A sight for sore eyes

A sight for sore eyes

Burma is home to tens of thousands of cataract sufferers. The condition is the most common cause of blindness in the world, yet a simple surgery can restore sight in most cases.

In a country where crippling poverty pushes medical services out of reach, eight percent of people in rural areas are blind. For two-thirds of those, the cause is cataracts, or a clouding of the eye’s lens.Burma has only 200 working ophthalmologists, most of whom operate in Rangoon and Mandalay. That has left Burma with a backlog of 600,000 cataract operations, according to Australian NGO the Razco Eye Foundation.

Now, a team of Chinese doctors is in Rangoon to restore sight to some of those people.

The team is part of an initiative organised by the China Foundation for Peace and Development in cooperation with Myanmar Alinyaung. Together, since 2011, they have worked to restore sight to thousands of visually impaired people in Burma.

The medical team is from China’s southern Yunnan Province and is currently conducting free eye operations in Rangoon.

One patient, 71-year-old Htay Kyi, was overjoyed at having her vision returned to her.

“I was blind but now I can see. I am so grateful to this organisation and to my country,” she said.

The Myanmar Alinyaung foundation is overseen by Burma’s ruling Union Solidarity and Development Party (USDP). After replacing Than Shwe’s military junta as Burma’s government in 2010, the party has consistently produced budgets by which military spending dwarfs funds for health.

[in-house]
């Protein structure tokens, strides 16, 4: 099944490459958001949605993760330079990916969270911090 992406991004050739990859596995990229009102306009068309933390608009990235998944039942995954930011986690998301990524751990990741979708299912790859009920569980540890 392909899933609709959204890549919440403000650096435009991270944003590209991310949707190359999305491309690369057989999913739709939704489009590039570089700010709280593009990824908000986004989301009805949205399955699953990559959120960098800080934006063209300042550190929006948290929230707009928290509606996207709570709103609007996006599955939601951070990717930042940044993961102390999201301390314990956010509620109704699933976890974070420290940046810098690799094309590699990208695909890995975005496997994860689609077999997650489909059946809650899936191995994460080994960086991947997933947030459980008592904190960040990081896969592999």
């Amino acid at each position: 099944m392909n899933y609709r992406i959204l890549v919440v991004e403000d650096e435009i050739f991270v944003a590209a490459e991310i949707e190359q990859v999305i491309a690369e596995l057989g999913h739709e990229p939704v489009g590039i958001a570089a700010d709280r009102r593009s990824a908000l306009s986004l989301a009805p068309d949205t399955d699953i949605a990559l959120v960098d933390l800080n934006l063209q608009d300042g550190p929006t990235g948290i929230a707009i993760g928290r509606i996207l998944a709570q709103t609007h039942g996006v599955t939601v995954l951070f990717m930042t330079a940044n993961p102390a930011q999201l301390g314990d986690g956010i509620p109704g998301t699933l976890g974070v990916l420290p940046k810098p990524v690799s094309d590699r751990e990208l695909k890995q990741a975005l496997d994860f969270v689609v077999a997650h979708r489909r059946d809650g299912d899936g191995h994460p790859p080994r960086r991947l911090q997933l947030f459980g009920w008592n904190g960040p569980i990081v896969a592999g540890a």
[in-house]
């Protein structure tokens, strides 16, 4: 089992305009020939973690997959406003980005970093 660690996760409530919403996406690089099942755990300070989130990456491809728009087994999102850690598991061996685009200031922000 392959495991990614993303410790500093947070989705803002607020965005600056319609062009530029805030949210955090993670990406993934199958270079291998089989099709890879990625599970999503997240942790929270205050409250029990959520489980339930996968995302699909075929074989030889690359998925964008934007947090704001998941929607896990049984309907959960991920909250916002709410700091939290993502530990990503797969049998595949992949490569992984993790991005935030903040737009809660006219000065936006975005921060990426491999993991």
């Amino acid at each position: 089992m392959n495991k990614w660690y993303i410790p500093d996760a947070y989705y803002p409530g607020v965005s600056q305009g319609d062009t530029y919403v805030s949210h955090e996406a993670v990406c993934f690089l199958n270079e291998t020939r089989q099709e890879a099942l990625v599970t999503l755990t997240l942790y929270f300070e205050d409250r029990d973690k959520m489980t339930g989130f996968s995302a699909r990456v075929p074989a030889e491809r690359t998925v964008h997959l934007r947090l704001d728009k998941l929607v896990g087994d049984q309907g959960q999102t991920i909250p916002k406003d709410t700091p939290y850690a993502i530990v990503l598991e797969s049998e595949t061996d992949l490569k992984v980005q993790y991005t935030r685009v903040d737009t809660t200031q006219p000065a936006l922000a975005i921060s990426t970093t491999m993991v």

In 2014, the USDP spent just 3.38 percent of Burma’s budget on health. That is compared to 29 percent splurged on the military.

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But now, some within the ruling party say they believe that clearing cataracts could improve the party’s image in the lead up to next year’s general election.

“I think that this programme could help our party achieve victory in one way or another, although this is not our main objective here,” said Dr Nay Lin, who is both the head of Myanmar Alinyaung and a USDP parliamentary representative for Rangoon.

Whatever the motivation, this latest initiative, which began on Thursday and will run until 7 September, is a blessing for each of the 200 patients who will receive treatment.

Burmese doctors will also be trained to perform cataract surgeries across the country. They hope to enable as many people as possible to see their loved ones again.

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